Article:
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What If The XFL Was Still Alive?


Vince McMahon, the current owner of the WWE, came out last week and relaunched the Xtreme Football League under his new entity, Alpha Entertainment. Some of the manners that were brought up during the near hour long telecast included new rules, his take on players kneeling, and the fact that players with a criminal record would not be eligible to play in the league. The announcement was somewhat expected, with McMahon selling close to $100 million worth of WWE shares in order to fund this revamp.

It bodes the question though, as to what could have been if the XFL survived? What if the XFL was still alive and heading into its eighteenth season, instead of having a second dig in 2020? Could McMahon, using his stars from the then WWF, have kept the brand going? Would the NFL have some competition? How could things be different from what they are today?

Vince McMahon during a press conference in 2001 – CBS Sports

To start off, if the XFL hypothetically was still alive, it would have been under the exact same lawsuit that the NFL came under in regards to concussions and CTE. The rules back in 2001 allowed for more ‘extreme’ play, with less rules governing what happened. There would have been the potential for more collisions during the pre-game scramble, as well as more direct collisions to the head. The NFL is still paying out of the backside in regards to this issue, and the XFL would most definitely have had the same problem.

The mix of WWE personalities within the XFL would have continued, with the likes of The Rock, Stone Cold and John Cena all hypothetically playing starring roles over the last few years, as they filter back into the forefront. As more and more WWE legends and stars filter through the system, that would also lead to the expansion of the league.

Cities such as St Louis would have probably had a team come this year to fill the gap that was left by the Rams when they moved back to Los Angeles. The city of Oakland may have received a team as well, purely due to the XFL wanting to capitalize off of a football hungry market. Other destinations like San Diego, Memphis, Portland and San Antonio probably would all have cities on top of the existing ones in the league. In perspective, the XFL probably would have double what it had back then, as well as an expanded market to target.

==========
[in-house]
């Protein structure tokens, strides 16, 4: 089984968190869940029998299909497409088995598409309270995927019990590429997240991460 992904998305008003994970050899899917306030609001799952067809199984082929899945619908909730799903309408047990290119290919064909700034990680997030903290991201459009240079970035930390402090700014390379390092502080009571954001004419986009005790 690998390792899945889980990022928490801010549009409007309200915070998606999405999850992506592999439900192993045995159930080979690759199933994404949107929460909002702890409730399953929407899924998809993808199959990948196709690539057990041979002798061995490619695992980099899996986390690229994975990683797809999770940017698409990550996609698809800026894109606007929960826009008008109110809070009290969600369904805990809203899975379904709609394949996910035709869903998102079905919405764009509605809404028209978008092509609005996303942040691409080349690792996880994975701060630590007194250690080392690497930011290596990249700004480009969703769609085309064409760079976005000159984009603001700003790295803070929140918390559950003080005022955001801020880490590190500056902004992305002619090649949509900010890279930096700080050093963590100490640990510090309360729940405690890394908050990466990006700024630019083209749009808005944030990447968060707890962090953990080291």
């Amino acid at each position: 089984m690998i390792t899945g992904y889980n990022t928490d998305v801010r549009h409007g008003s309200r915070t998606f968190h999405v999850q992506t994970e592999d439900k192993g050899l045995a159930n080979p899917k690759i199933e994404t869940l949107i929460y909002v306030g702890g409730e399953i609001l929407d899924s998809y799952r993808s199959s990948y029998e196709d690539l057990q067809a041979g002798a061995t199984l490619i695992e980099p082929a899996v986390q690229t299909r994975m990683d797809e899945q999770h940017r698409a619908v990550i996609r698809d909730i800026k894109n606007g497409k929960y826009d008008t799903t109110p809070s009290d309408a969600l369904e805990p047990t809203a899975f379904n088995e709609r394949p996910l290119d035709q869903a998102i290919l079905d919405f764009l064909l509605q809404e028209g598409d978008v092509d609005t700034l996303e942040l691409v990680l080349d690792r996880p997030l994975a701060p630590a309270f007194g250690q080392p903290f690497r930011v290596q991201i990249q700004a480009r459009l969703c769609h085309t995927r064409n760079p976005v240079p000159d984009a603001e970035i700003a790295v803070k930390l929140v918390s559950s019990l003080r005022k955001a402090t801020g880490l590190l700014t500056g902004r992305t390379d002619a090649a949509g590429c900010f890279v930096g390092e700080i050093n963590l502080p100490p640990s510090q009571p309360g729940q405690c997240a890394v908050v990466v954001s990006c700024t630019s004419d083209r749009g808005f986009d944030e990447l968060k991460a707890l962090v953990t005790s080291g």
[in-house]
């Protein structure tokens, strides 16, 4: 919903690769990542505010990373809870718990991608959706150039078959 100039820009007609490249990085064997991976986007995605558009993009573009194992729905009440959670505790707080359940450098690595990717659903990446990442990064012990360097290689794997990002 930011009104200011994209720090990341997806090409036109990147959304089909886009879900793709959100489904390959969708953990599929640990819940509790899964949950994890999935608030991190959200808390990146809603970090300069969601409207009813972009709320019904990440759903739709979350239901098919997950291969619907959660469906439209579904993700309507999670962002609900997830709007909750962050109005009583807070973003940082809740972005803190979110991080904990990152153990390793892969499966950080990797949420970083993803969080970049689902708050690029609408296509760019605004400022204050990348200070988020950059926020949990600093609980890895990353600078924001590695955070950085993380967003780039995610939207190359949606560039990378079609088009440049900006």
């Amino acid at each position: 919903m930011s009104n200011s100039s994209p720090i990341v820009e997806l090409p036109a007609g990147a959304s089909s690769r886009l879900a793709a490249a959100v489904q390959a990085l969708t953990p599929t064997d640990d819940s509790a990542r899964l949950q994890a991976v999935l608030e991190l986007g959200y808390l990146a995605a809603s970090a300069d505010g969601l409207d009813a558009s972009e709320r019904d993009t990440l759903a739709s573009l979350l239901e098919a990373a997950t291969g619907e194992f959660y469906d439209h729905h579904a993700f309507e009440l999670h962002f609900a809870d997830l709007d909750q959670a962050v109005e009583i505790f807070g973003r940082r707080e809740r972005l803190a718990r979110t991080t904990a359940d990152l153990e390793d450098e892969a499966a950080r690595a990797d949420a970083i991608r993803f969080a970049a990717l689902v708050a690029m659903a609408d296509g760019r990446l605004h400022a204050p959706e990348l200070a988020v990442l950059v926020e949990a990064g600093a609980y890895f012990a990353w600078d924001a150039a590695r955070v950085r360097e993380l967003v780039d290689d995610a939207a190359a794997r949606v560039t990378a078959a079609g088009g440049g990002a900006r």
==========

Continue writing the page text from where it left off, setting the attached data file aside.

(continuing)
Dick Butkus and Vince McMahon – Charles Bennett | AP 

Depending on the quality of the league, the XFL could have rivaled the CFL in terms of being a secondary league. It would really have just started it’s second generation of football stars, and imagine seeing current wrestlers like Roman Reigns trying his hand in the league instead of going to the WWE. You would also have had to look at not only the men in the league, but the women as well, and where they would be.

With how society has progressed in the last seventeen years, one would have to think that while the cheerleaders would still be around, the days of bikini-clad women in hot tubs behind the end zone would be gone. That was a little adventurous, even in the WWF during the attitude era, so a football league in 2018 with that on their screens would not fly under any circumstances.

You really could not imagine it though, the thought of Vince McMahon and the XFL lasting more than the one blighting season it had in 2001. With incredibly poor ratings by the end, fan attendance that took a proverbial dump in the bed, and sports reporters that barely took the league seriously. McMahon and Alpha Entertainment will try again, as they are, but unless things drastically change from 2001, it will end up with the exact same result.

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